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Abstract: We investigate the theoretical performance of Bayes factor estimators in wavelet regression models with independent and identically distributed errors that are not necessarily normally distributed. We compare these estimators in terms of their frequentist optimality in Besov spaces for a wide variety of error and prior distributions. Furthermore, we provide sufficient conditions that determine whether the underlying regression function belongs to a Besov space apriori with probability one. We also study an adaptive estimator by considering an empirical Bayes estimation procedure of the Bayes factor estimator for a certain combination of error and prior distributions. Simulated examples are used to illustrate the performance of the empirical Bayes estimation procedure based on the proposed Bayes factor estimator, and compared with two recently proposed empirical Bayes estimators. An application to a dataset that was collected in an anaesthesiological study is also presented. Key words and phrases: Bayesian inference, Besov spaces, empirical Bayes inference, nonparametric regression, optimality, wavelets. 1.
Bayesian Modeling in the Wavelet Domain
, 2004
"... Wavelets are the building blocks of wavelet transforms the same way that the functions e^inx are the building blocks of the ordinary Fourier transform. But in contrast to sines and cosines, wavelets can be (or almost can be) supported on an arbitrarily small closed interval. This feature makes wavel ..."
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Cited by 2 (0 self)
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Wavelets are the building blocks of wavelet transforms the same way that the functions e^inx are the building blocks of the ordinary Fourier transform. But in contrast to sines and cosines, wavelets can be (or almost can be) supported on an arbitrarily small closed interval. This feature makes wavelets a very powerful tool in dealing with phenomena that change rapidly in time. In many statistical applications, there is a need for procedures to (i) adapt to data and (ii) use prior information. The interface of wavelets and the Bayesian paradigm provides a natural terrain for both of these goals. In this chapter, the authors provide an overview of the current status of research involving Bayesian inference in wavelet nonparametric problems. Two applications, one in functional data analysis (FDA) and the second in geoscience are discussed in more detail.
priors in a Bayesian nonparametric setting. ∗
, 2004
"... to choosing priors in a Bayesian nonparametric setting ..."
Maxibay_rev.pdf" Large variance Gaussian priors in Bayesian nonparametric estimation: a maxiset approach ∗
, 2005
"... In this paper we compare wavelet Bayesian rules taking into account the sparsity of the signal with priors which are combinations of a Dirac mass with a standard distribution properly normalized. To perform these comparisons, we take the maxiset point of view: i. e. we consider the set of functions ..."
Abstract
 Add to MetaCart
In this paper we compare wavelet Bayesian rules taking into account the sparsity of the signal with priors which are combinations of a Dirac mass with a standard distribution properly normalized. To perform these comparisons, we take the maxiset point of view: i. e. we consider the set of functions which are well estimated (at a prescribed rate) by each procedure. We especially consider the standard cases of Gaussian and heavytailed priors. We show that if heavytailed priors have extremely good maxiset behavior compared to traditional Gaussian priors, considering large variance Gaussian priors (LVGP) leads to equally successful maxiset behavior. Moreover, these LVGP can be constructed in an adaptive way. We also show, using comparative simulations results that large variance Gaussian priors have very good numerical performances, confirming the maxiset prediction, and providing the advantage of a high simplicity from the computational point of view. 1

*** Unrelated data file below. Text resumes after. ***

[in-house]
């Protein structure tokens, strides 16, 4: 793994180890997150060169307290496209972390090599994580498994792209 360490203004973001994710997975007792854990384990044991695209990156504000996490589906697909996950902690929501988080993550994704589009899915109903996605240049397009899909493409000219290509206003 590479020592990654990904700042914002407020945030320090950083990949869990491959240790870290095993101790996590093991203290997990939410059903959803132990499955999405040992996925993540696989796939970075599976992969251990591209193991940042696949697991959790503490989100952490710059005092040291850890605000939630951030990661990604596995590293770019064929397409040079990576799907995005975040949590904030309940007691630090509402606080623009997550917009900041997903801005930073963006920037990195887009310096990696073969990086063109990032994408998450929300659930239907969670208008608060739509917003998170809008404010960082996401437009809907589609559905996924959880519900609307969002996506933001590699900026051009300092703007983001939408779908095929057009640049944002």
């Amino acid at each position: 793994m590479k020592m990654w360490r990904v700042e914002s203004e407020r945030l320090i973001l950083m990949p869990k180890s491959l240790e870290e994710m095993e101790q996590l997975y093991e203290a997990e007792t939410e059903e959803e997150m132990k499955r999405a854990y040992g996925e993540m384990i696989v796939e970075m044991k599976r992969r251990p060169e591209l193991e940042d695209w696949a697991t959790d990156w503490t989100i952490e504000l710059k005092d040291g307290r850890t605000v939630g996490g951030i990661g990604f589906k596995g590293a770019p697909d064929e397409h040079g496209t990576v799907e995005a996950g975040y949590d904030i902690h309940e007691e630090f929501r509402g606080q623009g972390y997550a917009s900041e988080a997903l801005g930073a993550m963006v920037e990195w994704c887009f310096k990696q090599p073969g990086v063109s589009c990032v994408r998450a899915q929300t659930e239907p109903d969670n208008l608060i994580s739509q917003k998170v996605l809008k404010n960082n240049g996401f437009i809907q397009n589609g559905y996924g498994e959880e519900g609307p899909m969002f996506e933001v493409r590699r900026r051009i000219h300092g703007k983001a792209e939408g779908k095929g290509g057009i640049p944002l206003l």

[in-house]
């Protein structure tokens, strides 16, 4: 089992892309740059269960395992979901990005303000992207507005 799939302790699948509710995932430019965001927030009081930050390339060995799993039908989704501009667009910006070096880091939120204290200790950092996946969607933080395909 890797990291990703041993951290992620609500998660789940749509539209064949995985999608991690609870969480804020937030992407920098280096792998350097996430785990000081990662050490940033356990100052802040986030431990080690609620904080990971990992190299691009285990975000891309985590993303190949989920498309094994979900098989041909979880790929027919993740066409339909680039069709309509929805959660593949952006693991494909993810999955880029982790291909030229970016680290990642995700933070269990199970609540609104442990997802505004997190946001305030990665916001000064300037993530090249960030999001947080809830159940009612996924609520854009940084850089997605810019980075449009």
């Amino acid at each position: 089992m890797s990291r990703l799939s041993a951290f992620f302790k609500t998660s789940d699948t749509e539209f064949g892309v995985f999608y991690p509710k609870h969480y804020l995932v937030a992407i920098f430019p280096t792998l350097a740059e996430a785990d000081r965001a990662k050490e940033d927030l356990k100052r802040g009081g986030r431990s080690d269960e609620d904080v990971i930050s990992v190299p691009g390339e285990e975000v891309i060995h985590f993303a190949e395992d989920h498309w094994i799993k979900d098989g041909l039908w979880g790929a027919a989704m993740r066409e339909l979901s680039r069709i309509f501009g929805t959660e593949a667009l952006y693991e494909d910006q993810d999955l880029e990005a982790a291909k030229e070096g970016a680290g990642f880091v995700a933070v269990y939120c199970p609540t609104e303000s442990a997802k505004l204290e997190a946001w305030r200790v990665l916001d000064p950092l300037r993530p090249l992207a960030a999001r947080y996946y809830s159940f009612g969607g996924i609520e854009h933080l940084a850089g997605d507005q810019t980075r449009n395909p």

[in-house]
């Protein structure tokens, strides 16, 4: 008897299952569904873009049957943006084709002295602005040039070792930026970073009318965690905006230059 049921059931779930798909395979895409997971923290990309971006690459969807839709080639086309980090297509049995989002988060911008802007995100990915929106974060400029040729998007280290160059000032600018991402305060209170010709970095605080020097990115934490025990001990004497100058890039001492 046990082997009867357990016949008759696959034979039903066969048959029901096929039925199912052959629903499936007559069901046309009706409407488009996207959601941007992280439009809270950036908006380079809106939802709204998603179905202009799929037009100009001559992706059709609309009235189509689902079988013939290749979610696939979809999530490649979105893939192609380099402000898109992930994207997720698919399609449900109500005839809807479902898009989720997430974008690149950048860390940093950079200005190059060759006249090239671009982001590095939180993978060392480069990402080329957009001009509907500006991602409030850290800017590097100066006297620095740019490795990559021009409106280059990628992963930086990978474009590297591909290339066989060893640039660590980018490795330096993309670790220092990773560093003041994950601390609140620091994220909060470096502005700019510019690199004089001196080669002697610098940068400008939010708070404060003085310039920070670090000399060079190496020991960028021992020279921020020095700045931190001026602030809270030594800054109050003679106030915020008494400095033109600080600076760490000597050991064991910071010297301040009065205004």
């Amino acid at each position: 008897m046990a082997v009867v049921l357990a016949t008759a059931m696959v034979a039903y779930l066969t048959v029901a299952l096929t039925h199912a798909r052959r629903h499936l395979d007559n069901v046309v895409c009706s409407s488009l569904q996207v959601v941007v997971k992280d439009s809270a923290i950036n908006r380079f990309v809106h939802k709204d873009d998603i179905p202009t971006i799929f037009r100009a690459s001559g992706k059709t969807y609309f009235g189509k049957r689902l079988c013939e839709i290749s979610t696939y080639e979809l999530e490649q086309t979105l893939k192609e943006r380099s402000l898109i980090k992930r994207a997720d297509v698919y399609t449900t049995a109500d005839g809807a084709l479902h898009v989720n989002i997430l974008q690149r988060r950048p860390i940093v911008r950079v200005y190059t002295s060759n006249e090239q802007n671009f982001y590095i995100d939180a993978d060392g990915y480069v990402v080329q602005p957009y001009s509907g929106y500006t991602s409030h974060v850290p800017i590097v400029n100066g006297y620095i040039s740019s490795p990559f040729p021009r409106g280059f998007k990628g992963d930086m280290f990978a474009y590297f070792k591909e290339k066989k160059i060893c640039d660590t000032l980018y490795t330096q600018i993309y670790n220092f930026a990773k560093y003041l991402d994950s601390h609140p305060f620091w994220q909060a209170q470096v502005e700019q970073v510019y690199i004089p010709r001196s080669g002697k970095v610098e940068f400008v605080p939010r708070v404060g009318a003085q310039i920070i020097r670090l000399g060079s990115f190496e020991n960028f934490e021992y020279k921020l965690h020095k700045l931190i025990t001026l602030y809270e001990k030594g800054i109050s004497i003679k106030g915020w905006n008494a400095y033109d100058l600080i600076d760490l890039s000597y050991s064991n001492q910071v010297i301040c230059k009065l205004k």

© Institute of Mathematical Statistics, 2005 EMPIRICAL BAYES SELECTION OF WAVELET THRESHOLDS
"... This paper explores a class of empirical Bayes methods for leveldependent threshold selection in wavelet shrinkage. The prior considered for each wavelet coefficient is a mixture of an atom of probability at zero and a heavytailed density. The mixing weight, or sparsity parameter, for each level of ..."
Abstract
 Add to MetaCart
This paper explores a class of empirical Bayes methods for leveldependent threshold selection in wavelet shrinkage. The prior considered for each wavelet coefficient is a mixture of an atom of probability at zero and a heavytailed density. The mixing weight, or sparsity parameter, for each level of the transform is chosen by marginal maximum likelihood. If estimation is carried out using the posterior median, this is a random thresholding procedure; the estimation can also be carried out using other thresholding rules with the same threshold. Details of the calculations needed for implementing the procedure are included. In practice, the estimates are quick to compute and there is software available. Simulations on the standard model functions show excellent performance, and applications to data drawn from various fields of application are used to explore the practical performance of the approach. By using a general result on the risk of the corresponding marginal maximum likelihood approach for a single sequence, overall bounds on